So they were thrilled when ABC called to invite them to audition for their new fall show, Secret Millionaire, in which people of means infiltrate some of the most impoverished neighborhoods in America with the goal of finding deserving organizations or individuals to help. The millionaires must agree to give away at least $100,000 of their own money.
The couple was put through an extensive vetting process, which included several phone interviews, questionnaires and background checks, and a home visit from three of the producers.
“It was kind of weird having them dig into our lives,” said Diane Heavin. “Here we were, eager to give our time and resources to people in need, and we weren’t sure if we were going to be selected until the very end. But the process helped them confirm that we had good intentions and allowed us to develop a relationship with the team. I really respect ABC for their integrity.”
After being selected, the Heavins received a filming date and were told to pack the bare essentials: one small backpack each with basic toiletries and a few sets of clothes…all unbranded. They had to look as if they belonged in the place they would be “dropped” for ten days.
And they had no idea where that would be.
It wasn’t until the plane taxied down the runway that they were told they’d be going to Houston’s Third Ward and dropped in an area known for its drugs, crime, and domestic violence. Their temporary home was a 1920s row house with no air conditioning and the frequent sounds of gunshots and people shouting obscenities at each other and their kids.
“The house should have been condemned,” said Diane Heavin. “It was filthy and the plumbing had to have been original. But the worst thing was the lack of air conditioning in the 100-plus-degree humid weather.”
“Actually, that’s not quite true,” continued Diane. “The worst thing about the house was sharing a wall with neighbors who screamed and cursed at their precious children and fought with each other until all hours. It was really heartbreaking.”
"What we found overwhelmingly, though, was a strong sense of community--from the neighborhood garden to the church down the street. We got to participate in some of the best gospel worship that we've ever experienced!"
The Heavins were given a car to drive--which they described as a “true clunker”--and a cover story which cast them as participants in the filming of a documentary on philanthropy. This helped explain the producers and camera crew that followed them everywhere.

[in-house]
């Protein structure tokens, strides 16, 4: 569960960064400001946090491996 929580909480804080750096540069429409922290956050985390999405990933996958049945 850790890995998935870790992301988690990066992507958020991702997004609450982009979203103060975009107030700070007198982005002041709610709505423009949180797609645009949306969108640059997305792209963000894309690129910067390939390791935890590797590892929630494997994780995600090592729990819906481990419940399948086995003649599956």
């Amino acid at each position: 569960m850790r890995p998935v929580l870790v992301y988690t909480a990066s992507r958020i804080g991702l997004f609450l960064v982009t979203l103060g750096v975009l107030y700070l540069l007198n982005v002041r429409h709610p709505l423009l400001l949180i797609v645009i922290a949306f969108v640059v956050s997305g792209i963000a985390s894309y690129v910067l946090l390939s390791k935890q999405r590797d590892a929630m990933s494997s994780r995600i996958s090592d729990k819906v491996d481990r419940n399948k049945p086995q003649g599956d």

“To be convincing with our cover, Gary and I decided to go back 20 years to when we really were poor,” said Diane. “We never lived in conditions that extreme, but we remember having nothing and pinching pennies to make ends meet. This mindset allowed us to open up to the people we met and get to know them better.”
The ABC producers did their homework, scouting the location ahead of time and prescreening charities that they thought might be of interest to the Heavins.
“They never told us where to go, but they left a lot of clues and I think we picked up on most of them,” said Gary Heavin. “They did a great job in finding worthy organizations that are helping people with needs that most of us can’t even imagine. We gave not only our money but our time and our hearts to these wonderful charities.”
The three organizations the Heavins met with include:
The Lazarus House
provides a complete, low cost program of wellness in a comfortable environment for chronically ill clients suffering from disease-related wasting or cachexia.
· No More Victims
, Inc. addresses the physical, emotional and scholastic needs of children experiencing the trauma of parental incarceration. · The Sean Ashley House
provides a meaningful living environment for children and adults with autism and other disabilities.
The Heavins had more than a week to get to know not only the staff at each of these organizations, but also some of the people they serve. At The Lazarus House, they worked out in the gym with HIV patients, and at the Sean Ashley House they bonded with a blind woman and an autistic young man.
During their travels in and around the Third Ward, they stumbled upon the neighborhood in which Gary’s parents had lived when he was born.
“The area is now impoverished,” said Gary. “Seeing it made me realize that had my father not broken the cycle of poverty, I might have had a very different life.”
“The whole thing was just an incredible experience,” he said. “One that is kind of hard to put into words. We filmed 18 hours a day and got very little sleep. We learned a lot about poverty and the people who endure it on a daily basis. In many ways, it was both the best and the worst week of our lives.”
“Through it all,” he continued, “our appreciation for our own lives grew but so did our sense of duty to help others less fortunate. We were given the rare opportunity to go on a journey that changed our lives while allowing us to change others’ lives. We hope the show’s viewers will go on that journey along with us.”
The Heavin's episode airs Sunday, April 3 at 8/7c on ABC. Click here
to watch the promo video.